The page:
Stocks recovered losses Tuesday at the very end of the session after the Federal Reserve said it had left out language in its announcement of an expected hike in the key funds rate.

The Dow Jones industrial average (search) gained 5.25 points, or 0.05 percent, to end at 10,256.95. The technology-laced Nasdaq Composite Index (search) was up 4.42 points, or 0.23 percent, to end at 1,933.07, while the broader Standard & Poor's 500 (search) index closed lower 0.99, or 0.09 percent, at 1,161.17.

The Dow was well into negative territory earlier but shortly before the closing bell the Fed announced it had left out a sentence from its formal statement saying longer-term inflation expectations remained well-contained.

At 2:15 p.m. EDT, the Federal Open Market Committee (search) announced it was raising the benchmark interest rate to 3 percent from 2.75 percent. Investors kept a close eye on the language used in the FOMC minutes, which promised future rate hikes would remain "measured," a way of assuaging fears that more aggressive rate hikes were not in the Fed's plans.

The Fed added that spending growth had slowed, partly due to higher energy costs, but that the labor market continued to improve gradually.

"If you're bullish you hang onto the positive statement and if you're bearish you hang onto the negative statement," said Elliot Spar, market strategist with Ryan Beck & Co.

"They said inflation was expected to be contained. They also said that companies have more pricing power and that inflation pressures have picked up, and left the door open to further rate hikes," Spar said.

Some concerns remained over inflation, although these were somewhat relieved by the announcement from the Fed just before 4:00 p.m. adding that longer-term inflation expectations were well contained.

That "could have helped the market" in the final minutes of trading, said Spar. "There was a nice pop. It was important to have it in but they'd already said that underlying inflation was expected to be maintained. Now they're a little more specific and that's a positive."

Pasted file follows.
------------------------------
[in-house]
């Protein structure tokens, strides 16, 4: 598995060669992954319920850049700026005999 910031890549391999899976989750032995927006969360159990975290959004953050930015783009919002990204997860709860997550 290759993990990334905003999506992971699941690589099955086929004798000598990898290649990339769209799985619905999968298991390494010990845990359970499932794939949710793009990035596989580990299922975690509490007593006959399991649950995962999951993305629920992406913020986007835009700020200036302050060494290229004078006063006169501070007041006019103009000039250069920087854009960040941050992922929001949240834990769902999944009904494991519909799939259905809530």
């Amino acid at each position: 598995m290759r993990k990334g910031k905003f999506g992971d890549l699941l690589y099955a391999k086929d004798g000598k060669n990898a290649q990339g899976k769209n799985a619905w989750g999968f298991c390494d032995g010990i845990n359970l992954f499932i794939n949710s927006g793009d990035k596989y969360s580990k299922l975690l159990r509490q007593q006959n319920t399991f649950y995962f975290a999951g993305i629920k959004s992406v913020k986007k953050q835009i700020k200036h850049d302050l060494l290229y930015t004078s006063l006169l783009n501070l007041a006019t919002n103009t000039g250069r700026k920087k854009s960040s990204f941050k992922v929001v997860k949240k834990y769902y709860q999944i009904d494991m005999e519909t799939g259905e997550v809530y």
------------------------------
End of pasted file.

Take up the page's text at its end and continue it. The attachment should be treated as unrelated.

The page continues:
The Fed has steadily issued quarter percentage point rate hikes since June, when the benchmark rate stood at just 1 percent.

Earlier Tuesday, the Commerce Department reported new orders at U.S. factories rose by a modest 0.1 percent in March, confounding forecasts for a sharp drop after nondurable goods orders recorded a solid advance.

However, the vast majority of the orders were for consumable goods, while orders for big-ticket, durable items fell sharply — a sign that consumers aren't making the big purchases that fuel economic growth.

Falling crude prices gave a little support to stocks, with a barrel of light crude settling at $49.50, down $1.42, on the New York Mercantile Exchange (search). The 2.8 percent drop wiped out Monday's $1.20 gain.

Energy companies dipped with oil prices. Exxon Mobil Corp. (XOM) dropped 2.2 percent, or $1.24 to $56.50 and ConocoPhillips (COP) was down 3 percent, or $3.20 at $103.50.

In corporate news, conglomerate Tyco International Ltd. (TYC) weighed on the market after the it lowered its full-year earnings outlook, citing higher commodity costs and expected weakness in European automotive electronics. Tyco shares dropped $2.07 to $28.65 in heavy trading.

Shares of Boeing Co. (BA) and Lockheed Martin Corp. (LMT) were both higher after the companies announced a joint venture to produce rockets for the U.S. military, ending a bitter rivalry and setting the stage for the defense contractors to drop pending litigation involving the rocket business. Boeing was up 49 cents at $59.87; Lockheed added 55 cents to $62.41.

Oshkosh Truck Corp. (OSK), one of the U.S. military's top vehicle suppliers in Iraq, tumbled $4.73 to $72.02 after reporting earnings that exceeded its best estimates for the second quarter.

Dell Inc. (DELL) gave some support to the Nasdaq, up 2.26 percent to $35.75. Early Tuesday, Taiwan's Quanta, a contract maker of notebook computers for Dell and others, reported lower quarterly earnings but an analyst said the second quarter was likely to show improvement.

Trading was active, with 1.67 billion shares changing hands on the New York Stock Exchange, above the 1.46 billion daily average for last year. About 1.86 billion shares were traded on Nasdaq, above the 1.81 billion daily average last year.

Advancers and decliners were roughly even on the NYSE. Decliners outnumbered advancers by about 8-to-7 on Nasdaq.

The Russell 2000 index of smaller companies was down 1.38, or 0.24 percent, at 584.48.

Overseas, Japanese financial markets were closed Tuesday for Constitution Day, a national holiday. Trading will resume on Friday after the annual "golden week" holidays. In Europe, Britain's FTSE 100 closed up 1.24 percent, France's CAC-40 rose 0.4 percent for the session, and Germany's DAX index gained 0.51 percent.

Reuters and The Associated Press contributed to this report.